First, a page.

Wednesday, September 2, 2009
The Law of Paper
At one time I worked in contracts for a major construction firm - at the time one of the five biggest in the nation. Every contractor we hired had to sign a contract that exceeded 100 pages at a minimum. General Conditions (that section which generally says it is our football and our field and we get it our way) ran 64 pages all by itself.
The most important think I learned dealing with contracts was that the last piece of paper was the right piece of paper. So every dispute with a contractor required a letter beginning with the per-our-conversation-of epistle. Whatever a contractor claimed we had to counter with our version and within a few days. Our hope was that they would not counter what we claimed. That made us right, because to not refute our last letter made that letter law.
I try to follow that bit of wisdom in my personal life. But when you are dealing with issues you are personally involved in it can become a bit more difficult. Still I write letters. All the time I write letters.
Yesterday I got to look through two years of documents I had saved on the contractor-from-hell issue. I wrote letters. He didn't. I wanted someone to declare me winner right that moment. Doesn't happen. As I sat in the legal aid office conference room and sorted through my almost three inches of paper I got to relive the emotional involvement behind those pieces of paper. I was stating in each my personal truth and he never countered it. He just went for a lawyer who typed up his lies in a lawsuit and fired it back at me and my legal aid attorney. We fired our truth back.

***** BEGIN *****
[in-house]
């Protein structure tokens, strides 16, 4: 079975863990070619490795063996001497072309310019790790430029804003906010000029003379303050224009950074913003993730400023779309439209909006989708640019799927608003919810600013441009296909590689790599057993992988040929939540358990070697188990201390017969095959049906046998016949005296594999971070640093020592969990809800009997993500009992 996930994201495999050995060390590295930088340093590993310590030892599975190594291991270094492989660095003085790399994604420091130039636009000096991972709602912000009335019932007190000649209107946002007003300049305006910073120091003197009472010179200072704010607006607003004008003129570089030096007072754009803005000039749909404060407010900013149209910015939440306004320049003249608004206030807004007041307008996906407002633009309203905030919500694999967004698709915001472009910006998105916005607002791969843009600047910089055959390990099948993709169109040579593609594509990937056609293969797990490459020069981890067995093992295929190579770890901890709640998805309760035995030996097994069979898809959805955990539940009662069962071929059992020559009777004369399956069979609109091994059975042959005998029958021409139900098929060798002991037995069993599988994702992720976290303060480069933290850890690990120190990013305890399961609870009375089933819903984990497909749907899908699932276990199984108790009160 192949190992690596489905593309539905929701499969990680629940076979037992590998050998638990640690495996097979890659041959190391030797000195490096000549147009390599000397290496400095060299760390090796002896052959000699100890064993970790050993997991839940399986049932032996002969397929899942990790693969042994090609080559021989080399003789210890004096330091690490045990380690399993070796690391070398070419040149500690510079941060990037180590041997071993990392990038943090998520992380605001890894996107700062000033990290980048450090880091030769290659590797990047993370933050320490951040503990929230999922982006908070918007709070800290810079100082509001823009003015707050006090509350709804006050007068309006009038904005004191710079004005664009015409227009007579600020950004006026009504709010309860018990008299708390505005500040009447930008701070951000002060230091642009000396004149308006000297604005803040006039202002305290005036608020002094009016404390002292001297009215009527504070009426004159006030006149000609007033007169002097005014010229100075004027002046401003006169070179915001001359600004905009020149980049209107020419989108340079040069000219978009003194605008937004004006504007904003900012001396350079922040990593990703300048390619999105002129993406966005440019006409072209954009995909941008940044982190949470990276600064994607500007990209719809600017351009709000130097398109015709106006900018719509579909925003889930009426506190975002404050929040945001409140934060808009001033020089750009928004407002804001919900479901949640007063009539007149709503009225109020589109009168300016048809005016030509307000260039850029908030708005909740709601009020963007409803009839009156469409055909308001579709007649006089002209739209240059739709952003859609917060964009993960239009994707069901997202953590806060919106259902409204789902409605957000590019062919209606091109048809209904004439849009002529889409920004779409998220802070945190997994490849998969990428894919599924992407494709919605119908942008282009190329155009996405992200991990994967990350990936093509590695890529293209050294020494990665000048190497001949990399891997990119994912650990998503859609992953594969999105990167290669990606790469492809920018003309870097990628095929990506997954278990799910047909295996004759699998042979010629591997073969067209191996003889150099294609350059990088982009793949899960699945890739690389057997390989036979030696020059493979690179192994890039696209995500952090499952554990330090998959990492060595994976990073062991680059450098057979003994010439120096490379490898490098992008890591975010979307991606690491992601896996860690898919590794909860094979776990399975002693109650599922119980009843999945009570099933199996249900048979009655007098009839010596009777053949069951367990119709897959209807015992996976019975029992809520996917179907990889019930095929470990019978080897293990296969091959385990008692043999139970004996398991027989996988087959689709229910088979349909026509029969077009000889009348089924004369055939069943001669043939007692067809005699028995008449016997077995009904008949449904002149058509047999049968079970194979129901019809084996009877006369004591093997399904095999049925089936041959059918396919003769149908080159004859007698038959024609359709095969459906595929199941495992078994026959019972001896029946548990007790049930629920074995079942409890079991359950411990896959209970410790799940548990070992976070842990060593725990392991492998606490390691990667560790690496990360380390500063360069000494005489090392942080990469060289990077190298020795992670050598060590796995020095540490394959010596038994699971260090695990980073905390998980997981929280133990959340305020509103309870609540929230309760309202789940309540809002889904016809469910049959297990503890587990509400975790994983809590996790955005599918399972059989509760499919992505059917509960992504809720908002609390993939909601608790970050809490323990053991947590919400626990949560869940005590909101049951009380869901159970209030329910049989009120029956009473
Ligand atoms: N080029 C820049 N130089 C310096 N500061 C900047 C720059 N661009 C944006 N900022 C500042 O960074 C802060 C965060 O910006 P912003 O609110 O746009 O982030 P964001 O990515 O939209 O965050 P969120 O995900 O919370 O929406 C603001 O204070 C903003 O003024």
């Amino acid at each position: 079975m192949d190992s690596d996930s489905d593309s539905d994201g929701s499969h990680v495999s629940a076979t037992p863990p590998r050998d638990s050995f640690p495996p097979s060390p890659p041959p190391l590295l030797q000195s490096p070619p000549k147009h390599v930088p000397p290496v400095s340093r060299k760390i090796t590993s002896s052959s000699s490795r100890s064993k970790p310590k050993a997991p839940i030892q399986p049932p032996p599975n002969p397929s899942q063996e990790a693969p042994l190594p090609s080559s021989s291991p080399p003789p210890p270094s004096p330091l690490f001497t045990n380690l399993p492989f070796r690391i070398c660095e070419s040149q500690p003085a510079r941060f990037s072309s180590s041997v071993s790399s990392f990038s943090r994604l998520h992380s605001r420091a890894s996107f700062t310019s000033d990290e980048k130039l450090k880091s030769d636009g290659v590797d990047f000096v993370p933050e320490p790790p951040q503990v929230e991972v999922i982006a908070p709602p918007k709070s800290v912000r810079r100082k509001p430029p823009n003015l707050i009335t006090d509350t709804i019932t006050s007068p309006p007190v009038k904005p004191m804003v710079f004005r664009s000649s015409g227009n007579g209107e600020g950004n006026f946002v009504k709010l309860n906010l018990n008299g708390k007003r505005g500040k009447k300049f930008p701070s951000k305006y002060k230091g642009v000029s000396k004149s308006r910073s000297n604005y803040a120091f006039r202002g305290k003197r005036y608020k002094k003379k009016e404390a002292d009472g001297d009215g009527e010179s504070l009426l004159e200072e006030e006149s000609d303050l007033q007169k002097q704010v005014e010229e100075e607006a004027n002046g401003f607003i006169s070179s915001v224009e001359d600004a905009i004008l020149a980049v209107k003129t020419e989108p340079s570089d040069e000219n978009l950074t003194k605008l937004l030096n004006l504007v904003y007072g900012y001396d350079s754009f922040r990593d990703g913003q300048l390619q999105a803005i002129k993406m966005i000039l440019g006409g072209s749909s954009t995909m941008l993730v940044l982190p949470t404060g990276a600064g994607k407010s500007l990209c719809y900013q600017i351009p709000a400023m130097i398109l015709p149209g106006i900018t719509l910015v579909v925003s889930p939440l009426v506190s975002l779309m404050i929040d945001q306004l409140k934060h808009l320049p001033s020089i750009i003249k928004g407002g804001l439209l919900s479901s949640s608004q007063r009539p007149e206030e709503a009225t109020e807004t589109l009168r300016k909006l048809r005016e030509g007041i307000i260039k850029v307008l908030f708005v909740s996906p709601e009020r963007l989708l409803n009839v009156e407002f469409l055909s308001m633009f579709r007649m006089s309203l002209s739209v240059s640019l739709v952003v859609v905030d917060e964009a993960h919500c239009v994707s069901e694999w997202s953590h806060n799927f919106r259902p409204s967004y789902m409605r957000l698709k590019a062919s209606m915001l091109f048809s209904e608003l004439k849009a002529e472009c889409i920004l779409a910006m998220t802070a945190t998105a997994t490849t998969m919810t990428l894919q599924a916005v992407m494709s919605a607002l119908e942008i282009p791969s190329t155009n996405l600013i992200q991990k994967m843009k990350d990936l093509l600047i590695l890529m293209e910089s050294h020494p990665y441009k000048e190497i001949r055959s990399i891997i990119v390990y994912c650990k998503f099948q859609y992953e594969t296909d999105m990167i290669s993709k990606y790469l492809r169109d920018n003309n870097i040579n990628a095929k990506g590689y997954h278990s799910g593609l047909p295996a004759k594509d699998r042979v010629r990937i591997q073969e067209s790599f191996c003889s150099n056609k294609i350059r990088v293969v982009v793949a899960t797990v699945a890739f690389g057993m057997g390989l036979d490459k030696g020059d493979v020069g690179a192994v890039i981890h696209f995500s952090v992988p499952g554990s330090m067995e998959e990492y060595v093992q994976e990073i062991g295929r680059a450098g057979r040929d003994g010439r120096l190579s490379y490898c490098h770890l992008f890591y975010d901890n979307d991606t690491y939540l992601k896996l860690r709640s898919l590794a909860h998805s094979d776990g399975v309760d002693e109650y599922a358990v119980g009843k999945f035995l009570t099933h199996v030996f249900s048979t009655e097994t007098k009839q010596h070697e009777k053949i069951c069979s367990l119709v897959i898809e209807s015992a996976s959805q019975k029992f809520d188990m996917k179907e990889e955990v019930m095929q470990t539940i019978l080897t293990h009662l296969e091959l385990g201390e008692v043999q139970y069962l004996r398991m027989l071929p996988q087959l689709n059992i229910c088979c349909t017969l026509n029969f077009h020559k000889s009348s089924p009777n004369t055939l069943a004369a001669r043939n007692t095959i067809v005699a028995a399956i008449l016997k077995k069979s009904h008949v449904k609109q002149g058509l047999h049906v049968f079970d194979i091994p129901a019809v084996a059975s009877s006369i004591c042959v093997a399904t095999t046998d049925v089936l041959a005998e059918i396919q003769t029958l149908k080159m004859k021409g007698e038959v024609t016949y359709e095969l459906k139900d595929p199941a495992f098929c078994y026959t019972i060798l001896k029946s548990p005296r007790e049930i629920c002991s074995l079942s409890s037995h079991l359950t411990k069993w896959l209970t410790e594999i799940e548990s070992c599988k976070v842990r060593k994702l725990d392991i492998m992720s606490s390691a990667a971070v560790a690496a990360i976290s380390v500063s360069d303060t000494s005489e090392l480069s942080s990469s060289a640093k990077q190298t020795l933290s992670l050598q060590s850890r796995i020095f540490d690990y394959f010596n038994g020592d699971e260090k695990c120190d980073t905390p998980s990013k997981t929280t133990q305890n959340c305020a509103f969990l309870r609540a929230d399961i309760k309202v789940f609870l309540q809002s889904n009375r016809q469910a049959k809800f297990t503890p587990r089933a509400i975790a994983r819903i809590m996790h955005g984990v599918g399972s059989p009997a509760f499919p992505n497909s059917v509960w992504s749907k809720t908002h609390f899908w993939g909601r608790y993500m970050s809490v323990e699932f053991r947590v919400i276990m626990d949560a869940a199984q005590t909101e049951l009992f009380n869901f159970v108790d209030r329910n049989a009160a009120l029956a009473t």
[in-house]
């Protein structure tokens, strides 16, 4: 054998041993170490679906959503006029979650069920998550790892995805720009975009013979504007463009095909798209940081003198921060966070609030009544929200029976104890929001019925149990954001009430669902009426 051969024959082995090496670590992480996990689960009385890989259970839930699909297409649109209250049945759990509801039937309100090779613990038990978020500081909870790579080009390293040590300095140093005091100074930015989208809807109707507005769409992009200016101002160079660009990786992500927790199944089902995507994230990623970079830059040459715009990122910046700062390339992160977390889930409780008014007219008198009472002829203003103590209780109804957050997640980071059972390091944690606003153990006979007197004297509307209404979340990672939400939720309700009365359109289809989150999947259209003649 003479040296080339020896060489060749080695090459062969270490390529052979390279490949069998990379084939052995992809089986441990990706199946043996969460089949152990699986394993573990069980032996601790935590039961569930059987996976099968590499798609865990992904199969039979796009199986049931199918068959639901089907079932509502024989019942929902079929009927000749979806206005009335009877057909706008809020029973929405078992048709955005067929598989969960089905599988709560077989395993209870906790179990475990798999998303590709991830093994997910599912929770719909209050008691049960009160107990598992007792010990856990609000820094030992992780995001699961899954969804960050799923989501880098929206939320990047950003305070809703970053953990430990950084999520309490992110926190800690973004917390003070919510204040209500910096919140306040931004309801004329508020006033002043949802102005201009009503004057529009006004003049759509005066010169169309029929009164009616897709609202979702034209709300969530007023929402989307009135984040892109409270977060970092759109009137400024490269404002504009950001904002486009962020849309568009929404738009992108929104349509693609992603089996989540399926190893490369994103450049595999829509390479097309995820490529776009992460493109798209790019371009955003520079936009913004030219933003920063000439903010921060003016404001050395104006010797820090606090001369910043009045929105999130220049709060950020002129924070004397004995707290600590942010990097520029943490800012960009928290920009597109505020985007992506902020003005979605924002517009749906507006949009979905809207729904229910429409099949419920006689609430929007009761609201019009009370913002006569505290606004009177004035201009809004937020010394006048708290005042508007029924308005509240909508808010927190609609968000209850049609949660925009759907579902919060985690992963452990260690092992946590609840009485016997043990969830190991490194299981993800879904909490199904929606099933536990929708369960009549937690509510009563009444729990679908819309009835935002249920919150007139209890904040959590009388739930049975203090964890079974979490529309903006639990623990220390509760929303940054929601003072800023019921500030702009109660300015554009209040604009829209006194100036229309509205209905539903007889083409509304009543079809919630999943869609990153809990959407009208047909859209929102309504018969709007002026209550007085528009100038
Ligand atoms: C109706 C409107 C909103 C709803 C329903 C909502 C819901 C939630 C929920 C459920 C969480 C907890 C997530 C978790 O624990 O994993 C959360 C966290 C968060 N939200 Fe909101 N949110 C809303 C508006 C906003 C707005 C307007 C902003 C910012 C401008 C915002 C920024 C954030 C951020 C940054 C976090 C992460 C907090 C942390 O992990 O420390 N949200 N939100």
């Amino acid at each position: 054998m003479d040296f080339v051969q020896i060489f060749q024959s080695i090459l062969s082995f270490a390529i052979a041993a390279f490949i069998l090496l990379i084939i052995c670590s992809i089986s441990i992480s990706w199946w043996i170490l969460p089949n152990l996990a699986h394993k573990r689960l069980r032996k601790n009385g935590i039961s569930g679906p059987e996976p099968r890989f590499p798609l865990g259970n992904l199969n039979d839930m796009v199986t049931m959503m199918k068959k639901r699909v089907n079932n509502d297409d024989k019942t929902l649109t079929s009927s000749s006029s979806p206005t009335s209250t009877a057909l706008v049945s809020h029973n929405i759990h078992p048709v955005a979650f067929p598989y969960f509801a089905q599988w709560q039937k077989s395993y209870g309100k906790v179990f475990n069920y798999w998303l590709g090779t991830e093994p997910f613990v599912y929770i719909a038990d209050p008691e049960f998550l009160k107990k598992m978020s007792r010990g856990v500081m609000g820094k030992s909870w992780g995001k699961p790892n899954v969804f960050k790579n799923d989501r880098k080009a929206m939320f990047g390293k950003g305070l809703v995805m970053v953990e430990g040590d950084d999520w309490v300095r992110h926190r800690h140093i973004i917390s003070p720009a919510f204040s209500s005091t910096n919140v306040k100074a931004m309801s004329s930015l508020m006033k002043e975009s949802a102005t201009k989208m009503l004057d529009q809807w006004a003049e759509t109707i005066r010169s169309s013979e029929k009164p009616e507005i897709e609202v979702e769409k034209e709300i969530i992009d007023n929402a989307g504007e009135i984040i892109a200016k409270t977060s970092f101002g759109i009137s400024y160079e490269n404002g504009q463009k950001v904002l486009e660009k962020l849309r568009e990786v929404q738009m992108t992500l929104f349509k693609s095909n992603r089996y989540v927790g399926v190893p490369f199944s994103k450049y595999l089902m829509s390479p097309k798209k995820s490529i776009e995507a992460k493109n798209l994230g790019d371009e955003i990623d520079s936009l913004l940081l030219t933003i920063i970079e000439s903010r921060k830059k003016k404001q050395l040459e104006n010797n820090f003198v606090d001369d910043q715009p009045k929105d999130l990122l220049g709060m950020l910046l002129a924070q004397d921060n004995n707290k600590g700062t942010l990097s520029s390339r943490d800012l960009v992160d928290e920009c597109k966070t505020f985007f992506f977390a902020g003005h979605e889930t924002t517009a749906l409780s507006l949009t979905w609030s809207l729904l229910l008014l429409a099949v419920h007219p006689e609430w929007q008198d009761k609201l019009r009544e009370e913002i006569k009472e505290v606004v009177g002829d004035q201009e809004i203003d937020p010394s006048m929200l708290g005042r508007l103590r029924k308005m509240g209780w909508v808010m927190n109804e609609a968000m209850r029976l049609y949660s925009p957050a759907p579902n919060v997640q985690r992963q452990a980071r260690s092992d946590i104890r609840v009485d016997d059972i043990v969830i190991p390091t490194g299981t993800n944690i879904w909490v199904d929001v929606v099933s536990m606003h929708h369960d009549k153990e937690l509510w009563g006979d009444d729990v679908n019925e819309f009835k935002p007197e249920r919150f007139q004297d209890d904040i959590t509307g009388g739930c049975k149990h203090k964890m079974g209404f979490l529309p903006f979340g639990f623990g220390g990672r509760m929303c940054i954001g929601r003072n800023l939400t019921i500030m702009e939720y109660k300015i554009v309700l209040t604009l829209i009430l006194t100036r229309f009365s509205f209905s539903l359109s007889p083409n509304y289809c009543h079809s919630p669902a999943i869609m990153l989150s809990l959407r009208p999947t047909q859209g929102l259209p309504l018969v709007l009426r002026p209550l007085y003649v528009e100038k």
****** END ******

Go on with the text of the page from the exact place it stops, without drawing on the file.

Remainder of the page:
Tentatively the trial is set for January 20, 2010. He is asking for $21,623 approximately plus legal fees estimated at $16,000. We were originally arguing over $9000. At the time, had he given me the documentation I requested, I would have given him $4000 to just go away. I figured I had already overpaid him $17,000 give or take a thousand or two. I was shocked when the lien on my property was over double what I had been billed for. That shock was on top of the fact the studio had already cost me twice his initial per square foot estimate - a third over his modified estimate for an unfinished addition.
I think he violated mechanics lien law in placing the lien. But now he wants to foreclose on my house and sell it out from under me for a tiny fraction of its worth. Meanwhile the lawyers have just begun generating more paper. So since I had my side organized and copied for my attorney I put it into a fold out folder with 12 slots (debated getting the 26 slot version at Wal-Mart) so from here on out I can keep it organized.
My mistake was considering that he would see the error of his ways. But since he was crazy enough to think himself right in the first place it was stupid of me to think he or his attorney (paid to take his side) would have an ah ha moment and drop it.
My attorney asked if he had a drinking problem. The contractor or the lawyer, I asked.